Friday, August 27, 2010

Phenom Pitcher Stephen Strasburg likely to undergo Tommy John surgery

Add Strasburg’s name to the long list of pitchers that have had Tommy John surgery. The Washington Nationals’ number one overall pick in 2009 was 5-3 with a 2.91 ERA and 92 strikeouts in 68 innings before being shut down for the season with a torn UCL. Tommy John surgery can be a great thing for some pitchers. It has saved the careers of Mariano Rivera, Chris Carpenter, John Smoltz, Rick Ankiel, AJ Burnett, Ryan Dempster, Tim Hudson, CJ Wilson, Francisco Liriano, Billy Wagner, Joakim Soria, Rafael Soriano, Kerry Wood, Carl Pavano, Anibal Sanchez, and of course, Tommy John.

So why is this surgery so frightening to baseball fans? Well, for one thing, it’s being performed way too often. But more importantly, the 10 to 15 percent failure rating for Tommy John surgery mainly occurs in younger pitchers. Most fans fear their favorite pitcher having this surgery because he will be out at least one season and then it will take a couple years more for them to pitch at the level that they did before the surgery. However, there are many prospects that have had this surgery that leave us wondering what they could have accomplished. Additionally, Tommy John surgery has relegated most of those success stories to the bullpen, which in many minds means a failed pitcher to some extent.

So why has this injury become more common today than it was in the 1960’s and 1970’s? During this time it was normal for pitchers like Tom Seaver, Juan Marichal, and Nolan Ryan to rack up 280 to 330 innings pitched every year. The pitchers were able to achieve these high totals because they pitched every fourth day, but very few were slowed down by injuries. Obviously a torn UCL (the injury that requires Tommy John surgery) still happened before the surgery was invented, but they simply called it "blowing out your arm" and it meant that you had to go home and find a real job. But the point is that they were pitching much more often and had much longer outings (there were about six times more complete games per year in the 1960’s and 1970’s than there have been in the 2000’s). Pitch counts really didn’t exist back then. Now fast-forward to the year 2010. Possibly the most hyped pitcher in baseball history has been kept on a strict pitch count since the day he stepped onto the mound for Class AA Harrisburg and he is looking at a surgery that will keep him out of action for 12 to 18 months. It appears that even the most protective approaches to keeping a pitcher healthy can fail. Could it be that the Nationals babied him too much? How durable can an arm be when it is kept on a strict pitch count that restricts the very same activity that he is supposed to be doing to build a stronger arm?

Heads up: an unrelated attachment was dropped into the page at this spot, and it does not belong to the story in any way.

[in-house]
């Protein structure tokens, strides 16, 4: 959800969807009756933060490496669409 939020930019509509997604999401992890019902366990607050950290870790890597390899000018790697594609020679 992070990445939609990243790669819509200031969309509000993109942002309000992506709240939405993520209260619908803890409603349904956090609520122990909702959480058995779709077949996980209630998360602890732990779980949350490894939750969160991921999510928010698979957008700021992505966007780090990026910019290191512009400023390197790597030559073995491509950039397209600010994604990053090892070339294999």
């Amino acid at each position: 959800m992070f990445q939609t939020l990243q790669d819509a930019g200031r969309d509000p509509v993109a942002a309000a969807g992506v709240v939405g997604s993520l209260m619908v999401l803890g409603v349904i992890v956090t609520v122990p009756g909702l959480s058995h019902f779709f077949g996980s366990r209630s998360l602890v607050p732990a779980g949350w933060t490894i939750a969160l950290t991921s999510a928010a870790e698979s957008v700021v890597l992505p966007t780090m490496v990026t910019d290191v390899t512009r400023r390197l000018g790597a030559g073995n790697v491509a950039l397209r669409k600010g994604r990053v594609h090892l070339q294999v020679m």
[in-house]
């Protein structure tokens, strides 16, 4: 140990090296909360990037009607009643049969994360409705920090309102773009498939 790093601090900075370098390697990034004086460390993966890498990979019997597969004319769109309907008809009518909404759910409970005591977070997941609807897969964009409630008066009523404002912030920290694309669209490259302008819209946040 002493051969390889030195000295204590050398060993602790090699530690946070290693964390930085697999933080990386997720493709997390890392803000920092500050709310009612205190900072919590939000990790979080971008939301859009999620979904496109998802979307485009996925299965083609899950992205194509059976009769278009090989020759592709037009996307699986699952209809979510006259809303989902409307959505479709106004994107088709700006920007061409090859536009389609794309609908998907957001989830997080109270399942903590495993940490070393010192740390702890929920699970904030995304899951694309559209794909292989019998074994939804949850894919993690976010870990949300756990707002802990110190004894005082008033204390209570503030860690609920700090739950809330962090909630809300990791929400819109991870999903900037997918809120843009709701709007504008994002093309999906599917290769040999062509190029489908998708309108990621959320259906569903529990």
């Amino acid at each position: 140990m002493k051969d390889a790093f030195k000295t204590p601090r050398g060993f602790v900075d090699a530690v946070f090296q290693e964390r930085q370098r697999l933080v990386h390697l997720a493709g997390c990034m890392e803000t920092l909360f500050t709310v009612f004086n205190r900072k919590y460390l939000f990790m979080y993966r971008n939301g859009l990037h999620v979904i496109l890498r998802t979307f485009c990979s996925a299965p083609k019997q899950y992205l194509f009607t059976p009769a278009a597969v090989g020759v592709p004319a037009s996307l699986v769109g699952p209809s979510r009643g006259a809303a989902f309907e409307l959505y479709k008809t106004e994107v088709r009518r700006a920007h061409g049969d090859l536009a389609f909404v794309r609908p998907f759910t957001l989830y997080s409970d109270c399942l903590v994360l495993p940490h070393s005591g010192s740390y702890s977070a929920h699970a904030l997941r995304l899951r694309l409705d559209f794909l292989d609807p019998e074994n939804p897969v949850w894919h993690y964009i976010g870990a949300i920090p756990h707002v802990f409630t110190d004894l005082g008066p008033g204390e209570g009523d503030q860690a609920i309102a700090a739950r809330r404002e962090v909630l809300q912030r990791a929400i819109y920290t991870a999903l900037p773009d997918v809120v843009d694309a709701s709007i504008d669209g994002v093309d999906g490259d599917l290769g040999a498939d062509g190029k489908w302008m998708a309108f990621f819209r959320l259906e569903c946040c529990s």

There are two articles that I recommend reading if you are interested in this “pitch count” phenomenon. The first one was written in Sports Illustrated earlier this year about the Rangers’ approach to handling his pitchers without “coddling them” and restricting them to a pitch count. It seems that Nolan Ryan has had a really positive impact on that pitching staff, which has started to strengthen their pitchers’ arms by long tossing much more than most other MLB pitchers. Another excellent read is Tim Kurkjian’s piece last year on the “magic number 100,” which analyzes the history of the pitch count.

One thing is for sure, there is overwhelming evidence that has shown sliders usually cause elbow injuries and curve balls are more known for damaging a pitcher’s shoulder. The stress that these breaking balls cause on a pitcher’s arm just isn’t natural. It is widely regarded to be unsafe to throw a curve ball or slider before the age of 16, although some say 18 is a much safer age to begin throwing these pitches. Another interesting theory on how pitching injuries occur was presented in the hit book Moneyball. Billy Beane claims pitchers that play in college will blow out their arms more frequently throughout their career. His reasoning is pitchers have to throw too many breaking balls because batters can foul off fastballs too easily with aluminum bats.